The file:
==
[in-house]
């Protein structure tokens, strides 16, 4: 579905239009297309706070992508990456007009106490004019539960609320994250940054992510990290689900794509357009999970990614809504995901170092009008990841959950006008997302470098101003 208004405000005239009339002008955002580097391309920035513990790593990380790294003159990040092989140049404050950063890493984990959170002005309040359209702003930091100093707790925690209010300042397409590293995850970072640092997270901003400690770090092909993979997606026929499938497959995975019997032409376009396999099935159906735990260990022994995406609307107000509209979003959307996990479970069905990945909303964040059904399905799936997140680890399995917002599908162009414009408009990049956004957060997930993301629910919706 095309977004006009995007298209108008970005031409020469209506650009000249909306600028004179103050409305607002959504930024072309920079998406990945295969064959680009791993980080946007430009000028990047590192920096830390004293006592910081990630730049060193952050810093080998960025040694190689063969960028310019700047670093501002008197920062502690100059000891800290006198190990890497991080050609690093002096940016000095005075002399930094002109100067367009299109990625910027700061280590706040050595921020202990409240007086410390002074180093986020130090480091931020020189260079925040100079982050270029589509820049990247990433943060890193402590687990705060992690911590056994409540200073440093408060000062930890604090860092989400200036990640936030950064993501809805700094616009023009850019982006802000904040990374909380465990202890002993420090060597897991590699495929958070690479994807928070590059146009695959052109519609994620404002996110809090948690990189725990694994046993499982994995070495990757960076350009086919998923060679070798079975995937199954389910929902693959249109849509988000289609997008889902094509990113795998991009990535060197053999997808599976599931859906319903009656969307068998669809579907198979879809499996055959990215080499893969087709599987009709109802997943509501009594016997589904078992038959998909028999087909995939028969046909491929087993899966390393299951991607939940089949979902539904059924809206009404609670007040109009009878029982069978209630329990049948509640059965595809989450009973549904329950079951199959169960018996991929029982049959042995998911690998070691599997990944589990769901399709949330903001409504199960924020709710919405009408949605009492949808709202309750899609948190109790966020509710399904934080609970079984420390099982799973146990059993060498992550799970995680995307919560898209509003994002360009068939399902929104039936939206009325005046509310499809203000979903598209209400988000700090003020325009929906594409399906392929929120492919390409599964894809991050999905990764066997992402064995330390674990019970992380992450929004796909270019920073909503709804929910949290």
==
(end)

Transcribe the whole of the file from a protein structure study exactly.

[in-house]
């Protein structure tokens, strides 16, 4: 579905239009297309706070992508990456007009106490004019539960609320994250940054992510990290689900794509357009999970990614809504995901170092009008990841959950006008997302470098101003 208004405000005239009339002008955002580097391309920035513990790593990380790294003159990040092989140049404050950063890493984990959170002005309040359209702003930091100093707790925690209010300042397409590293995850970072640092997270901003400690770090092909993979997606026929499938497959995975019997032409376009396999099935159906735990260990022994995406609307107000509209979003959307996990479970069905990945909303964040059904399905799936997140680890399995917002599908162009414009408009990049956004957060997930993301629910919706 095309977004006009995007298209108008970005031409020469209506650009000249909306600028004179103050409305607002959504930024072309920079998406990945295969064959680009791993980080946007430009000028990047590192920096830390004293006592910081990630730049060193952050810093080998960025040694190689063969960028310019700047670093501002008197920062502690100059000891800290006198190990890497991080050609690093002096940016000095005075002399930094002109100067367009299109990625910027700061280590706040050595921020202990409240007086410390002074180093986020130090480091931020020189260079925040100079982050270029589509820049990247990433943060890193402590687990705060992690911590056994409540200073440093408060000062930890604090860092989400200036990640936030950064993501809805700094616009023009850019982006802000904040990374909380465990202890002993420090060597897991590699495929958070690479994807928070590059146009695959052109519609994620404002996110809090948690990189725990694994046993499982994995070495990757960076350009086919998923060679070798079975995937199954389910929902693959249109849509988000289609997008889902094509990113795998991009990535060197053999997808599976599931859906319903009656969307068998669809579907198979879809499996055959990215080499893969087709599987009709109802997943509501009594016997589904078992038959998909028999087909995939028969046909491929087993899966390393299951991607939940089949979902539904059924809206009404609670007040109009009878029982069978209630329990049948509640059965595809989450009973549904329950079951199959169960018996991929029982049959042995998911690998070691599997990944589990769901399709949330903001409504199960924020709710919405009408949605009492949808709202309750899609948190109790966020509710399904934080609970079984420390099982799973146990059993060498992550799970995680995307919560898209509003994002360009068939399902929104039936939206009325005046509310499809203000979903598209209400988000700090003020325009929906594409399906392929929120492919390409599964894809991050999905990764066997992402064995330390674990019970992380992450929004796909270019920073909503709804929910949290």